Gomez & Sullivan Engineers, P.C.


To:        Edward Alkiewicz & Jeff Gerlach

From:    Michele Stottler

CC:       Scott Ault

Date:    September 15, 2008

Re:       Water Level Data for Design of Fish Attraction Structures

At the May 28, 2008 Ecological Standing Committee meeting, a question was raised about the water level data used for design of the fish attraction structures.  The structures were designed so that they are in the water deep enough to maintain adequate clearance between the top of the structure and the water surface to avoid creating a boating hazard and to prevent damage by ice scour in the winter.  The top elevation of the shallow-water structure provides 5 feet of clearance and the elevations of the deep-water structures provide between 11 and 16 feet of clearance between the top of the structure and a low water level.  The low water level that was used for design was the absolute minimum hourly water level recorded for the period of record 1991-2002.  There was a concern that this water level was not low enough for conditions when a northeast wind would hold back water from Lake Erie and that the data set was not large enough to be representative.

During relicensing, NYPA conducted a study entitled the Niagara River Water Level and Flow Fluctuation Study in which it compiled a data base of over 5 million records of hourly water level and flow data for gages located in the Niagara River, Lake Erie, and Lake Ontario for the period 1991-2002.  Gages in the database are Buffalo, Fort Erie, Peace Bridge, Frenchmanís Creek, Huntley Station, Black Creek, Tonawanda Island, Slaterís Point, Material Dock, LaSalle, NYPA Intake, American Falls, Ashland Avenue , Lewiston Reservoir, and Port Weller (Lake Ontario).  This network of gages is much more extensive than other rivers because the gages are operated for multiple purposes by multiple entities.  Operators of these gages include the Niagara River Control Center, NYPA, Ontario Power Generation, the National Oceanic Atmospheric Administration, Environment Canada, and the Canadian Hydrographic Service.  This data underwent rigorous review to identify and remove any erroneous or gage malfunction data.

The intent of developing a database with hourly data versus daily data was to capture the range of observed water levels and flows that occur in a given day rather than looking at daily averages. The water level in the Niagara River at any location at any time is a complex function of natural and manmade factors.  Natural factors include flow surges from Lake Erie, wind, ice conditions, and regional and long-term precipitation patterns that affect lake levels, and manmade factors include regulation of the Chippawa-Grass Island Pool to provide flows for Niagara Falls and power plant operation.  In general, the closer a location on the river is to the Chippawa-Grass Island Pool and the farther from Lake Erie, the more influence there is on water levels from manmade regulation and the less influence there is from wind conditions on Lake Erie.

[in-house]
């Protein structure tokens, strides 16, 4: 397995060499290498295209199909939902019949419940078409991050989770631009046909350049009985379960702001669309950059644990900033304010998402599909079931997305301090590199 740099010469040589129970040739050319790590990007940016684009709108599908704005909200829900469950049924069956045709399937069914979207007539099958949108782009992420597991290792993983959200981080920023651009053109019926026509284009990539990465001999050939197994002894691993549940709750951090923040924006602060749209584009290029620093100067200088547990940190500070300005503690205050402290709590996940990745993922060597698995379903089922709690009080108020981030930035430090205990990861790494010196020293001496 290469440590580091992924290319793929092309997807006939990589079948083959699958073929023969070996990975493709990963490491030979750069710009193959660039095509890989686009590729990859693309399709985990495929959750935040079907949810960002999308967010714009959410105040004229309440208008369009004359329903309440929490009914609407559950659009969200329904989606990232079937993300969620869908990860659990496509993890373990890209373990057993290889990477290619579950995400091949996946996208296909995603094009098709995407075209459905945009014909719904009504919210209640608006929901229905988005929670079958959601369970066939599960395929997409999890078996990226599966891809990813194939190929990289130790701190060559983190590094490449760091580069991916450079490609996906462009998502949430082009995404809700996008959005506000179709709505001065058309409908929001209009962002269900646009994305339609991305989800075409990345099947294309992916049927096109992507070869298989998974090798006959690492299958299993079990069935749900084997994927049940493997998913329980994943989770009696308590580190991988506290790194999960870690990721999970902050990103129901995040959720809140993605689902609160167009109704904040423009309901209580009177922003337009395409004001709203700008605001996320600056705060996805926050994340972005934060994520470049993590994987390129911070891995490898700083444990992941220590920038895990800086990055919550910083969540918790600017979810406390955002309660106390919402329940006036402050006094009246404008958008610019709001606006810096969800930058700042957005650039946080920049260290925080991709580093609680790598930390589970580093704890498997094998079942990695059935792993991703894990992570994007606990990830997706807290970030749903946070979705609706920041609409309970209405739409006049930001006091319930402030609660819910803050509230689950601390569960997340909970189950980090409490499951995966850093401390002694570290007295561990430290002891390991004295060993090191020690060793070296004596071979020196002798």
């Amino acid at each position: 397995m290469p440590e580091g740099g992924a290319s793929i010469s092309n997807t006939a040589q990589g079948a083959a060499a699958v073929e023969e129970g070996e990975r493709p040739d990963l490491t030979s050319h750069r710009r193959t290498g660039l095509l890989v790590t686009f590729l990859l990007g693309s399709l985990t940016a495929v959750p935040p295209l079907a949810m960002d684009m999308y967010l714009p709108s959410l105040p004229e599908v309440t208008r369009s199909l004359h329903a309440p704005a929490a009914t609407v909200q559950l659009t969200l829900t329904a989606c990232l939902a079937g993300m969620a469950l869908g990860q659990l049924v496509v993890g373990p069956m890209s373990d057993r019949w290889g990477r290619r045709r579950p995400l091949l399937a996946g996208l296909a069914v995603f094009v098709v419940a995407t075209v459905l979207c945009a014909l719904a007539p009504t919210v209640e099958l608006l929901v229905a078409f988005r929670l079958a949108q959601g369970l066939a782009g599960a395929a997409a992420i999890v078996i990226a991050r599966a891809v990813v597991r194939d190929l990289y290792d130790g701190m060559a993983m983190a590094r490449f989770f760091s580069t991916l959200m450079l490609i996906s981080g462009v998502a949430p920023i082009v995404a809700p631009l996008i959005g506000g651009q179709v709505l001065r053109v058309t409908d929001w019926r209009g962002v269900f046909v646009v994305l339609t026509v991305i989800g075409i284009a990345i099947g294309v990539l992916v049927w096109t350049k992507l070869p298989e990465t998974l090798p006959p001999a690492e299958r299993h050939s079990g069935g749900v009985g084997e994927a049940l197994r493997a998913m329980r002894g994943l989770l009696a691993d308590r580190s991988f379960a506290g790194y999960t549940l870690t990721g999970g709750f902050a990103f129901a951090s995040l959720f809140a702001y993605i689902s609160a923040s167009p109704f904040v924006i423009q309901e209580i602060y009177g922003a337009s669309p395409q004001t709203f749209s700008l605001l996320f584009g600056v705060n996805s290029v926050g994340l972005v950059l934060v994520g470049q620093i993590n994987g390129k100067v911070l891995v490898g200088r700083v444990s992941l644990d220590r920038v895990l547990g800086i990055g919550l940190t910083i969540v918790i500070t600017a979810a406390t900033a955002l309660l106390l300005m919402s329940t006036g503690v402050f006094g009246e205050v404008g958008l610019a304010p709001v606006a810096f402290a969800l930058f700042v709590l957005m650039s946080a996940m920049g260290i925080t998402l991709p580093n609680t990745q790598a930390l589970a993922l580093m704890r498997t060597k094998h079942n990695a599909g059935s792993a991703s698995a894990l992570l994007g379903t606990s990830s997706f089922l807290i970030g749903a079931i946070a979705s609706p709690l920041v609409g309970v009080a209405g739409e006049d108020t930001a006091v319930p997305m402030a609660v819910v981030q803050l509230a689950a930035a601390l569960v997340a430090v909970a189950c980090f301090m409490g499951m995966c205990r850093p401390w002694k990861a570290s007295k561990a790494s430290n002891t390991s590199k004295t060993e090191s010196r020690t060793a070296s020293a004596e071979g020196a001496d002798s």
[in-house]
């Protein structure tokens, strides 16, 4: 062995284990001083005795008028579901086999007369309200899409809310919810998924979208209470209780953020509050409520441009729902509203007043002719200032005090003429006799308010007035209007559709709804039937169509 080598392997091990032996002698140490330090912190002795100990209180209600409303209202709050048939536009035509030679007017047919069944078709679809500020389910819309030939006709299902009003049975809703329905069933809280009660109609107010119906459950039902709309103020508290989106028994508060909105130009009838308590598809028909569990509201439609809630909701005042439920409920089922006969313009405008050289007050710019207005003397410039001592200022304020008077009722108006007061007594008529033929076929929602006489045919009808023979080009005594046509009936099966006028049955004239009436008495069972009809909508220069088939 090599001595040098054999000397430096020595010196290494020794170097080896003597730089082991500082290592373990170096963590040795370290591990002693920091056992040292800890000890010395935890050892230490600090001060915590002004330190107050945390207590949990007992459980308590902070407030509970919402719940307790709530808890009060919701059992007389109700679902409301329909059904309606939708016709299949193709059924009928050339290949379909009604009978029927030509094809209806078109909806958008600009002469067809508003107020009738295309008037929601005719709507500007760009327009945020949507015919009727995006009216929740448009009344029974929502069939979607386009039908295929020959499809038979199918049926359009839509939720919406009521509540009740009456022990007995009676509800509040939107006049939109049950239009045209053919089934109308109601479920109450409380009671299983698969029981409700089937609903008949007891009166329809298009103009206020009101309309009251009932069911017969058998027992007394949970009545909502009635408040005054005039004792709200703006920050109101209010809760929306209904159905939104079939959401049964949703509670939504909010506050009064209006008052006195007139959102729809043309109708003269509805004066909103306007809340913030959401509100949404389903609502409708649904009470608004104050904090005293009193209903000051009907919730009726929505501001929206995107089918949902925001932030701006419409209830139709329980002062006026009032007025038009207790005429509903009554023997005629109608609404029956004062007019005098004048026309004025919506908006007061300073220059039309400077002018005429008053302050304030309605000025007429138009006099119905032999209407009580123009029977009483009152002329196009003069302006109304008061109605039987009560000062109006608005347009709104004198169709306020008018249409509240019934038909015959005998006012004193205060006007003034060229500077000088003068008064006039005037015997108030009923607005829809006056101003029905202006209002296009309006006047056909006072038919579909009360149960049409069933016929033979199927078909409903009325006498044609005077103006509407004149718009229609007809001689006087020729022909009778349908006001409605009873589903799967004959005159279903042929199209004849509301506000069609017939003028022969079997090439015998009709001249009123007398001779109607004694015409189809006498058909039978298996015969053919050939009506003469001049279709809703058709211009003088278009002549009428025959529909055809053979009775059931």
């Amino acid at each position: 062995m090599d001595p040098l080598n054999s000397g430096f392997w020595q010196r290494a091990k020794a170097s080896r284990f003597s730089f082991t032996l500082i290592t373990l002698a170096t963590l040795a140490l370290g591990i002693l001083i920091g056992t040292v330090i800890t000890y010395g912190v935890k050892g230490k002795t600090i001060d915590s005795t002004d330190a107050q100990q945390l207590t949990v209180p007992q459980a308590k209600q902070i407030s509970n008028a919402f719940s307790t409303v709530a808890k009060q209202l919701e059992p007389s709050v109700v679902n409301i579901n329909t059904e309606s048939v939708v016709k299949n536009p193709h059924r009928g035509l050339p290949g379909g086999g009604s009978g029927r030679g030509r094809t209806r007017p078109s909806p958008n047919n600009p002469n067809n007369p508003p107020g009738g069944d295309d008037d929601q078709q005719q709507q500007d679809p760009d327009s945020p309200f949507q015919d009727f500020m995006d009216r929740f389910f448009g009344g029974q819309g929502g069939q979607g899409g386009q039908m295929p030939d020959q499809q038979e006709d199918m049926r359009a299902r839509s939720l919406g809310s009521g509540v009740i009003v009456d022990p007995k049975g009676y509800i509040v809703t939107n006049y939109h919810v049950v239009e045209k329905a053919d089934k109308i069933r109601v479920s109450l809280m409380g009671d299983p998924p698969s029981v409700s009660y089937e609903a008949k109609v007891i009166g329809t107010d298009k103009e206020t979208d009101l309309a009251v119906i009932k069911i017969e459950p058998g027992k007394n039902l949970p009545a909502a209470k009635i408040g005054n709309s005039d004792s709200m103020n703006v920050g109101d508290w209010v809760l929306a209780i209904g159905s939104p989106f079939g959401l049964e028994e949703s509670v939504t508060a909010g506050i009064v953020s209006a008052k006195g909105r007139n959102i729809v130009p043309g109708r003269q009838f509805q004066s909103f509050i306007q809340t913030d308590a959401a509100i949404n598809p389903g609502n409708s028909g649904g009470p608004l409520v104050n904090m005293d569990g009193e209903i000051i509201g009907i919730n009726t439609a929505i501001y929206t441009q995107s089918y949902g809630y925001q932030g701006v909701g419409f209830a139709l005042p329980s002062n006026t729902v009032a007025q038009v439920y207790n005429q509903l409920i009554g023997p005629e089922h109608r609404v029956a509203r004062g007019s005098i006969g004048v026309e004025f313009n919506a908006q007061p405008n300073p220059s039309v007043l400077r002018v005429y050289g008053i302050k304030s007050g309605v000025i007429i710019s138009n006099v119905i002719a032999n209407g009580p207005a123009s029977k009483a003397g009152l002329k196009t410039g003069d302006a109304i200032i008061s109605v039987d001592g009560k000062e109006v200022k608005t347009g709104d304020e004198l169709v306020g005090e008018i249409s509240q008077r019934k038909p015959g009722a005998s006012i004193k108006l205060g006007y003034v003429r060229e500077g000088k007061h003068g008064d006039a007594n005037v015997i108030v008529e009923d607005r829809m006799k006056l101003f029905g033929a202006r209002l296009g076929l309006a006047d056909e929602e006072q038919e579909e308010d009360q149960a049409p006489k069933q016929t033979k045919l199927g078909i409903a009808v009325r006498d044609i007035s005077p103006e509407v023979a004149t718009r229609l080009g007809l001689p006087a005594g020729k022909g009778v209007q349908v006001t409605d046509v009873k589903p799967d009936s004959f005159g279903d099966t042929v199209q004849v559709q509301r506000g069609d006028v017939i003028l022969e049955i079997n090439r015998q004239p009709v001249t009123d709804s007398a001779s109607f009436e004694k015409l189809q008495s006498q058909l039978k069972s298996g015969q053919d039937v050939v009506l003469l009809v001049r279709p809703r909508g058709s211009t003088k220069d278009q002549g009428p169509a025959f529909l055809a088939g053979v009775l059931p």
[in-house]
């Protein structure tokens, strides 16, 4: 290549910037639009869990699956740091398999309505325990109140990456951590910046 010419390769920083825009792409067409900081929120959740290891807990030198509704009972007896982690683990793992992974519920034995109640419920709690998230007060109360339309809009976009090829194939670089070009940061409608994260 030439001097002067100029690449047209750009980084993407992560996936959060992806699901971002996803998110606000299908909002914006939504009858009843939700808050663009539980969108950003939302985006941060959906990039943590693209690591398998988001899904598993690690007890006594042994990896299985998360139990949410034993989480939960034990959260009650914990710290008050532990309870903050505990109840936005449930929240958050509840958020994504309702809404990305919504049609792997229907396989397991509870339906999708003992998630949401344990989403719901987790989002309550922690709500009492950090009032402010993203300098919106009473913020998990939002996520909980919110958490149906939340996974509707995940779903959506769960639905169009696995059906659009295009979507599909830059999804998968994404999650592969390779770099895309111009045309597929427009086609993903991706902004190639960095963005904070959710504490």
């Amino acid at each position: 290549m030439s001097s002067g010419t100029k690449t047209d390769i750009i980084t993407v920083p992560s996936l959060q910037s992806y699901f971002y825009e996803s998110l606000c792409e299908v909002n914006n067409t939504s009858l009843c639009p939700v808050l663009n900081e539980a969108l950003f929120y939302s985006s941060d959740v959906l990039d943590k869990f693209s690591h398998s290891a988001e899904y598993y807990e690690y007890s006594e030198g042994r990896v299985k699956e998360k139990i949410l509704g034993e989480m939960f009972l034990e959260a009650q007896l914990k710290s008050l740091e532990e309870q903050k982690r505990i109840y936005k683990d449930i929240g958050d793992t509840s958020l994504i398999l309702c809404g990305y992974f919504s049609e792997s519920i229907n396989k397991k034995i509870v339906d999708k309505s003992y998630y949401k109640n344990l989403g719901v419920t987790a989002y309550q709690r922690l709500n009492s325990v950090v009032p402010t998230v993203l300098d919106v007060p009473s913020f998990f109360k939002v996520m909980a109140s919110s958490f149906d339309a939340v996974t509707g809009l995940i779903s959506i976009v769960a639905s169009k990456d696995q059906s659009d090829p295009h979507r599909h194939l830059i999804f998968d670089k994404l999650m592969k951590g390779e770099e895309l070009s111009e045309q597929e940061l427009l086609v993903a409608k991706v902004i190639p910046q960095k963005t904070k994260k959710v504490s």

The period of record from 1991 to 2002 was selected because electronic hourly water data was readily available.  The period of record was also representative of both wet and dry periods based on a review of daily flow records for the Niagara River at the USGS Buffalo gage for the period of record 1926 to 2002.  This was determined by a comparison of the mean annual flows (Figure 4.1-1) and flow duration curves (Figure 4.1.2) of the hourly flow data from 1991 to 2002 and daily flow records from 1926 to 2002.  The mean annual flow for years 1991 to 2002 is 212,000 cfs, which is about 3% higher than the long-term average flow of 205,000 cfs for years 1926 to 2002 because the 1930ís and 1960ís droughts lower the average for the longer period of record.  The years 1999 to 2001 are the driest since the mid-1960s.  Years 1997-1998 were among the wettest on record, with 1997 being the third wettest year in 77 years of record. 

The hourly water level data from 1991 to 2002 is representative of long-term river conditions. 

The Niagara Water Level and Flow Fluctuation Study can be found on the NYPA  relicensing website: